NIH 1999 Almanac/The Organization/NEI/
National Eye Institute: Biographical Sketch of NEI Director
Carl Kupfer, M.D.
Dr. Kupfer became the institutes first director January 11, 1970. He was formerly
professor and chairman of the department of ophthalmology, University of Washington
Medical School, Seattle.
Born on February 9, 1928, in New York City, Dr. Kupfer received his A.B. degree from
Yale University in 1948 and his M.D. from Johns Hopkins University School of Medicine in
1952. He completed his internship and residency at the Wilmer Eye Institute, and Johns
Hopkins Hospital, and was selected to train for 1 year as a research fellow in
ophthalmology at the Wilmer Eye Institute and for a second year at Harvard Medical School.
His interest and accomplishments in ophthalmology are numerous. His research in
glaucoma has included studies of the circulation of aqueous humor, histopathologic
examination of eyes stressed by elevated eye pressures, and developmental anatomy of the
eye. He has probed the problems of amblyopia exanopsia and has contributed important
papers on the use of nitrogen mustard for treatment of retino-blastoma, transcorneal
electrical potential, corneal fluid pressures and the developmental histology and
histochemistry of the neuromuscular junction. He has also studied the neural pathways from
the eye to the brain. More recently, he has played a leadership role in fostering the use
of well-designed clinical trials in ophthalmology.
Dr. Kupfer was on the American Journal of Ophthalmology editorial board . He was
a member of the NIH Vision Research Training Committee, and the Neurology Program Project
B committee. He currently serves on the advisory committee on basic and clinical research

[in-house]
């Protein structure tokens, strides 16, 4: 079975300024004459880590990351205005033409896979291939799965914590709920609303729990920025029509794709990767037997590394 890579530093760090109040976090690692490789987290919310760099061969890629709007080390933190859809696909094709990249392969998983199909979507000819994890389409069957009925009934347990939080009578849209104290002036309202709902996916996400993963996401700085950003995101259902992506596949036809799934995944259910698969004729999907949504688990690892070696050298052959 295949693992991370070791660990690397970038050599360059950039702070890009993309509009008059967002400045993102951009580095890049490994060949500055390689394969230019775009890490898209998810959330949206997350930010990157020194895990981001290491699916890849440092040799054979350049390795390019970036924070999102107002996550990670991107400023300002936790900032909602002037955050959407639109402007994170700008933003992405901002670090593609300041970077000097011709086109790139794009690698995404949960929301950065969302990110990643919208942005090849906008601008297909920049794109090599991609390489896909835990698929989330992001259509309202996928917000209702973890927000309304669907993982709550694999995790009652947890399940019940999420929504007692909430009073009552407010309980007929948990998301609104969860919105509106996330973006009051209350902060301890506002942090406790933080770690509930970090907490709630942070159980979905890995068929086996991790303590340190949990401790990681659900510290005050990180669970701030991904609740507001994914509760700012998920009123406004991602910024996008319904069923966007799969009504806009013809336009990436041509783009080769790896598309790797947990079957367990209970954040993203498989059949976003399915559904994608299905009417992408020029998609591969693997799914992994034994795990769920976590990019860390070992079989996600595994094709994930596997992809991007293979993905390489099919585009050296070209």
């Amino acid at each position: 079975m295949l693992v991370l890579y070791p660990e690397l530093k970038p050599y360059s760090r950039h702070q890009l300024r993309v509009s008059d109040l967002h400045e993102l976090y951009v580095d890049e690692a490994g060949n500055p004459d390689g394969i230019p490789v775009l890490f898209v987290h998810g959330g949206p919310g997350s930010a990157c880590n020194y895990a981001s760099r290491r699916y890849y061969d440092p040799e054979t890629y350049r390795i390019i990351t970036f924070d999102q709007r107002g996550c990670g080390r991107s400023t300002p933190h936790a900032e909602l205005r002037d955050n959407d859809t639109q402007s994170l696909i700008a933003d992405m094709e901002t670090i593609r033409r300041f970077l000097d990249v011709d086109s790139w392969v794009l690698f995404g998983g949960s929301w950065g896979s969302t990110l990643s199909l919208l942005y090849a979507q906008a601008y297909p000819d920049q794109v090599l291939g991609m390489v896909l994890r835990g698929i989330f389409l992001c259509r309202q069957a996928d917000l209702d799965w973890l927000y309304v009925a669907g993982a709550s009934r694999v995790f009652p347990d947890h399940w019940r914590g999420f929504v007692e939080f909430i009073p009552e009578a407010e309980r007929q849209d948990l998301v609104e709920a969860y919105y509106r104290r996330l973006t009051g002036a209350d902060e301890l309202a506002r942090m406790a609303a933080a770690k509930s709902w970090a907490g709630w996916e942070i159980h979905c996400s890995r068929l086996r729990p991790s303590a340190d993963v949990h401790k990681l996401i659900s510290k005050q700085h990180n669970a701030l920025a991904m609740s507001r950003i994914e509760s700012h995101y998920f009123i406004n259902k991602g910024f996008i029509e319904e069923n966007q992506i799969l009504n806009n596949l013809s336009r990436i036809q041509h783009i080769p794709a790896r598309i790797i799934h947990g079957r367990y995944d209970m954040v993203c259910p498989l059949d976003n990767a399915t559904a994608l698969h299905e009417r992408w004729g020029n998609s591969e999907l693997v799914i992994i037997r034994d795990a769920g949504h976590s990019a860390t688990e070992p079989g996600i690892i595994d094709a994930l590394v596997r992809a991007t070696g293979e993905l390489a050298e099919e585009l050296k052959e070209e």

of the National Society to Prevent Blindness and is a member of the scientific advisory
committee of Fight for Sight, Inc. He is also active in several international
organizations involved in blindness prevention. He is scientific adviser to the World
Health Organization on its program advisory group for the prevention of blindness and he
is on the WHO expert advisory panel on trachoma and prevention of blindness.
In 1977 he was given the Public Service Award in Ophthalmology by the American Academy
of Ophthalmology. He was elected to the Society of Scholars at Johns Hopkins University in
1982. Presently, he is a member of the Institute of Medicine, NAS. Civil Service honors
include the HEW secretarys Special Citation "in recognition of his outstanding
performance in the development of the National Eye Institute" in 1972. The following
year Dr. Kupfer received the HEW Superior Service Award for "... accomplishment in
developing NEI into an effective program for improving the visual health of the American
In 1983 Dr. Kupfer was elected president of the International Agency for the Prevention
of Blindness, a multinational consortium committed to reducing the worldwide toll of
blinding eye disease. He completed his term in November 1990.
He received the Pisart Vision Award in 1984, given by the Lighthouse, the New York
Association for the Blind, in recognition of his outstanding contributions to vision
research as founding director of NEI.
In recognition of his leadership role in vision research, Fight For Sight, Inc.,
awarded Dr. Kupfer the Mildred Weisenfeld Award for Excellence in Ophthalmology in 1987.
In 1988 he received the Health for All Medal from the World Health Organization for his
prevention of blindness activities as president of the International Agency for the
Prevention of Blindness. In 1990 he received the Presidential Distinguished Executive Rank
From May 1991 to August 1992, he served as the acting NIH deputy director for
intramural research. In addition, he was named the 1992 recipient of the Lions
Humanitarian Award, the highest honor presented by the Lions Club International.
He received the 1995 "Person of Vision" award by Prevent Blindness America,
the Nations oldest voluntary health organization dedicated to preserving sight and
fighting vision loss. He received three honorary doctor of science degrees, including one
from the Pennsylvania College of Optometry in 1997.